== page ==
On this cold, eerie night on the Formosa Strait, he was bound for Taiwan. He hoped like hell he’d get there. He’d been in China on assignment from the International News Service, reporting on the civil war. Now planes and Navy craft were hauling Americans out of there — government people, missionaries, journalists — because the Reds, damn it, were winning.
      In the distance he saw a searchlight pierce the inky blackness, a shaft of blue-white light beginning to slither over the waves. Had to be the commie boat, maybe a mile away. He wished it was twenty miles. Or a hundred.  
      Just another crazy night in my crazy life, Jake told himself. It brought back to memory the night he’d flown into Nazi Germany in a British bomber, a bomber that had been fired on by a German night fighter. He’d almost shit in his pants.
      The patrol boat seemed to draw closer but maybe that was his imagination — hard to judge distances on this heaving sea. The U.S. being neutral, the Reds had no right to fire on them but it could be a case of shoot first and ask questions later, assuming this was one of Chiang Kai-shek’s Nationalist boats.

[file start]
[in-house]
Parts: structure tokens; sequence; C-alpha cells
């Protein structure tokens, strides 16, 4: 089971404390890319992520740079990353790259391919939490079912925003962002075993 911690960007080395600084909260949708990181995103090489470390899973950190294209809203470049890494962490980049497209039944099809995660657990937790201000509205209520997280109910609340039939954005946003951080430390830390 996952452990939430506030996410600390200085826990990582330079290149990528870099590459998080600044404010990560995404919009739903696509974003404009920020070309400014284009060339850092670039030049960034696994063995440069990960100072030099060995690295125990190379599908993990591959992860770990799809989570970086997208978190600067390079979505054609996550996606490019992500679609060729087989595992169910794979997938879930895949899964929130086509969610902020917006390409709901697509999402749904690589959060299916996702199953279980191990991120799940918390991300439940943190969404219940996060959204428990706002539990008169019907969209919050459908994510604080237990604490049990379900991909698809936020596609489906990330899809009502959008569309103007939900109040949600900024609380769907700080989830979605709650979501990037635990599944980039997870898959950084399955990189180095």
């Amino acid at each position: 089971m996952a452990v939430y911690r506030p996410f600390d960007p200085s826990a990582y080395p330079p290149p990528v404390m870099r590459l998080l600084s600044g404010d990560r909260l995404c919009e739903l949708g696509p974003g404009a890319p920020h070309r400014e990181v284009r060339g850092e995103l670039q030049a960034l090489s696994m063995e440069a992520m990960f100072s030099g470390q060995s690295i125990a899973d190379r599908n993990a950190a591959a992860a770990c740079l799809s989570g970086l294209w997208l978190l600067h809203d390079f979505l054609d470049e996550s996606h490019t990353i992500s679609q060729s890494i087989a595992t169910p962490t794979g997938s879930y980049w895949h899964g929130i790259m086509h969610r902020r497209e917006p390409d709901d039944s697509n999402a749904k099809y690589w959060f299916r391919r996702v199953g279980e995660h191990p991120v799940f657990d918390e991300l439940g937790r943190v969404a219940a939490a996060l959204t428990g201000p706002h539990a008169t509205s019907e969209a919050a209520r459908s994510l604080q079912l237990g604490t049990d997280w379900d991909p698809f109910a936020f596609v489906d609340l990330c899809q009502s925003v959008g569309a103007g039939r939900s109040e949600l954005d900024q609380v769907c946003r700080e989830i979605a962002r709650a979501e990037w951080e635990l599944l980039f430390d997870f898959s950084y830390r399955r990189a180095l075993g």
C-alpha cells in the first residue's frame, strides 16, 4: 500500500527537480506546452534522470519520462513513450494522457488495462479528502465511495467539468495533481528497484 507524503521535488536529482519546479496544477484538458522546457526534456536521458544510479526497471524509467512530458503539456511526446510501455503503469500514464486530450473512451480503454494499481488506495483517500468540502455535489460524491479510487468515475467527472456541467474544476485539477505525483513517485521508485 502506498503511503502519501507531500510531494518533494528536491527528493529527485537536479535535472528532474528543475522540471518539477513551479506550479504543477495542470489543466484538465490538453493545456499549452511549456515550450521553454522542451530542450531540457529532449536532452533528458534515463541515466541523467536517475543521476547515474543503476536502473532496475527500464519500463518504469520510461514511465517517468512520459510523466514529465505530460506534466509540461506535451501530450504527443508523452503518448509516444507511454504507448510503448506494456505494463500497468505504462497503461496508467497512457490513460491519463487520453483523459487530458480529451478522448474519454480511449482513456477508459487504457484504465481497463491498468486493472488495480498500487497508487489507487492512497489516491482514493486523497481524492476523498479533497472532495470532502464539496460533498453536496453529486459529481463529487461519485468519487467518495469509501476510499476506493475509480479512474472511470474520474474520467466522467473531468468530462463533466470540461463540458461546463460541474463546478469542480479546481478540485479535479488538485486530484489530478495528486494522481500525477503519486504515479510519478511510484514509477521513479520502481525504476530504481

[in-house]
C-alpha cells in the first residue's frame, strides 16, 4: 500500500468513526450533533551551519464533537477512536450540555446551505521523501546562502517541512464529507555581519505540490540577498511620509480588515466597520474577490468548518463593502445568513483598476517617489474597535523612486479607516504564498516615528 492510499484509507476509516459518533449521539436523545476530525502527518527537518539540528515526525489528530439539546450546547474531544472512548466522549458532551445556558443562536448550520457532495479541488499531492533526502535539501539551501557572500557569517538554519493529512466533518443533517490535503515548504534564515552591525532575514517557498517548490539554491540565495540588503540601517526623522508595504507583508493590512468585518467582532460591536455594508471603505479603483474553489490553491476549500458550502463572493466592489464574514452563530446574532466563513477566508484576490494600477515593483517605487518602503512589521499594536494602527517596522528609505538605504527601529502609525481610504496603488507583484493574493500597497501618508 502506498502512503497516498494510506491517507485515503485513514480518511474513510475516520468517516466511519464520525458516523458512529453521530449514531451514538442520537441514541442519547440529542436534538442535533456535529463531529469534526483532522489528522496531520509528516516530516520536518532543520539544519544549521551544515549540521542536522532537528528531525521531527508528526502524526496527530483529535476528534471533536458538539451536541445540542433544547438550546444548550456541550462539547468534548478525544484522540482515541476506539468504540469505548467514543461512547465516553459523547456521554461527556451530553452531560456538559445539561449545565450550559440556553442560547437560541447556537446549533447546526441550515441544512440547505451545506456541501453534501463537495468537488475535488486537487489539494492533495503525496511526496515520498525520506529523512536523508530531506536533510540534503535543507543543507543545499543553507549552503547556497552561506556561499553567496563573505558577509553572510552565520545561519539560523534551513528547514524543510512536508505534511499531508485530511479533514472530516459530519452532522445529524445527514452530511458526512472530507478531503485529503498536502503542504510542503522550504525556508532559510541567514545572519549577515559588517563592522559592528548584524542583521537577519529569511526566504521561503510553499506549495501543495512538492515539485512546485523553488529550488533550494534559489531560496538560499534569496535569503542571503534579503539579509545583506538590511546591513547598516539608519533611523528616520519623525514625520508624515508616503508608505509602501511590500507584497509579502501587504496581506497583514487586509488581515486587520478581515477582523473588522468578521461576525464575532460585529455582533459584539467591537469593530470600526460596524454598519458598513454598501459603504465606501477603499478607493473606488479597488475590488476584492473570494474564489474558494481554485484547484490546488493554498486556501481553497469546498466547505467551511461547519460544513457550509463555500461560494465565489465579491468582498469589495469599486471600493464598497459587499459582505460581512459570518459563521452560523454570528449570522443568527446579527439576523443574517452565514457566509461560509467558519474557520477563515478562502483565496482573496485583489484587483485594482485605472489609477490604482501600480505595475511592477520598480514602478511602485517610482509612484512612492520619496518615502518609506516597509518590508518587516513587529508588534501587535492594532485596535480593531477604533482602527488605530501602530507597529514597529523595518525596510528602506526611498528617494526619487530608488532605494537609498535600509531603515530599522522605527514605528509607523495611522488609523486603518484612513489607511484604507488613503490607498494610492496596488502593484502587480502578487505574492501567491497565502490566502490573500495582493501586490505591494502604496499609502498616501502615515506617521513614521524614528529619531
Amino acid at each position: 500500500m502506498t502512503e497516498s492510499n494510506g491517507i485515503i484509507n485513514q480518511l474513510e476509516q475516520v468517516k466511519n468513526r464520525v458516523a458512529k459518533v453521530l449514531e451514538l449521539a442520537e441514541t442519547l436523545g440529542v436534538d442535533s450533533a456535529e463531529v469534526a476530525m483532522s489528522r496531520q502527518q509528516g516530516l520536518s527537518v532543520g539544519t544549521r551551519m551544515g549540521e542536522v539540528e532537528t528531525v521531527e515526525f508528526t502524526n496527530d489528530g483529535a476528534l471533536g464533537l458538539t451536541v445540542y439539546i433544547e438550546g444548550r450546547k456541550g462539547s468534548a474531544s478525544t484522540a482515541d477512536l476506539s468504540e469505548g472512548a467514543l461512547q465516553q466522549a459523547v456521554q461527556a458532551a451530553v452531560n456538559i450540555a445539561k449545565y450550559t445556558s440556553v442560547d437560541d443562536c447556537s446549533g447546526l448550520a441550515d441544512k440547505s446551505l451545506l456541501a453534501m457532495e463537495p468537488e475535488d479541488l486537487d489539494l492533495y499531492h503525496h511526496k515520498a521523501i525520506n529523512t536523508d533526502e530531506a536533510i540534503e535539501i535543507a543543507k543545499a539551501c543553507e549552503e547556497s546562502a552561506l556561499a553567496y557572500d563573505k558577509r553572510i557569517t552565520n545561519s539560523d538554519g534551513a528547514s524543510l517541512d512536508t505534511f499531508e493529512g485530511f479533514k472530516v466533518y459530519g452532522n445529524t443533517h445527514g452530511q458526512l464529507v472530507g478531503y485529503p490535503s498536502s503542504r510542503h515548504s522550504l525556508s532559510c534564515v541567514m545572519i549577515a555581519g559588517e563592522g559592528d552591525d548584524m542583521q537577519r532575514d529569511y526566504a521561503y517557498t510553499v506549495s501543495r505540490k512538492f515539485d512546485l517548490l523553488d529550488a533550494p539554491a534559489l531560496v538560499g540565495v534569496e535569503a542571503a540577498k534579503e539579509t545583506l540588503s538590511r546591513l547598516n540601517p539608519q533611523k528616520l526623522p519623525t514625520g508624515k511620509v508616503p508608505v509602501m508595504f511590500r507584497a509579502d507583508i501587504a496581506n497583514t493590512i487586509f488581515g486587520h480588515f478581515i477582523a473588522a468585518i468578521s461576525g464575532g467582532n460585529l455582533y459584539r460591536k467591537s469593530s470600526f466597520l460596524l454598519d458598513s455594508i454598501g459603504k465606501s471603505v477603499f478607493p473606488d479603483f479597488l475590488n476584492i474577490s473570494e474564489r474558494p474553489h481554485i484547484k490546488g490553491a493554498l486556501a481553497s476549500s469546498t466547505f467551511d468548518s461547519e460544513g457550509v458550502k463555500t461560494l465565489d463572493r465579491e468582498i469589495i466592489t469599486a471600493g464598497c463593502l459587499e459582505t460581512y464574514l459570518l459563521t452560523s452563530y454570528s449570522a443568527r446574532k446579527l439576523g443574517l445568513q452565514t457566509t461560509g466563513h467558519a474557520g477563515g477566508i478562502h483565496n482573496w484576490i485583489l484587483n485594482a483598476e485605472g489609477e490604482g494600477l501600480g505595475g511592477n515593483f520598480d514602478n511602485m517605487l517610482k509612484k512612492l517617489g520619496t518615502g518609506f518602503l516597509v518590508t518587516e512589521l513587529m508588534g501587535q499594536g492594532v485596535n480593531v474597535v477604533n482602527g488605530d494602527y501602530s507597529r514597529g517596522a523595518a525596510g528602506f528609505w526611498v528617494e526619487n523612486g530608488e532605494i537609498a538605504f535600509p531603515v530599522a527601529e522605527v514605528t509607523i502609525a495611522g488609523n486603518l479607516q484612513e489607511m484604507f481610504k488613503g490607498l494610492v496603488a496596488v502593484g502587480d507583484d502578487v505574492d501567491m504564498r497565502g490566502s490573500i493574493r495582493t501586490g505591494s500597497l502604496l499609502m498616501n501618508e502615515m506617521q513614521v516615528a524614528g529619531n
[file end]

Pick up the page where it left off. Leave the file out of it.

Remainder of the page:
Now the searchlight swung back and forth over the tossing ocean: Hunting, hunting, hunting. Fear gnawed at Jake as much as the harsh wind. 

On Saturday, June 4 at 2 p.m. Author Conlee will be at a book-launch party for his new historical novel Deep Water at Mysterious Galaxy Bookstore, 5943 Balboa Ave. in Clairemont.  This tale is set in the early days of the Cold War amid the paranoia of McCarthyism with familiar characters from Conlee’s series of wartime historic novels.


Roger L. Conlee is a communications consultant, historian, and former newspaper editor and reporter who lives in San Diego, California. Deep Water is his sixth historical novel. Its two protagonists have figured prominently in some of his previous works—Kenny Nielsen in Every Shape, Every Shadow, a novel of Guadalcanal; and Jake Weaver in Counterclockwise and The Hindenburg Letter, a story largely set in Nazi Germany.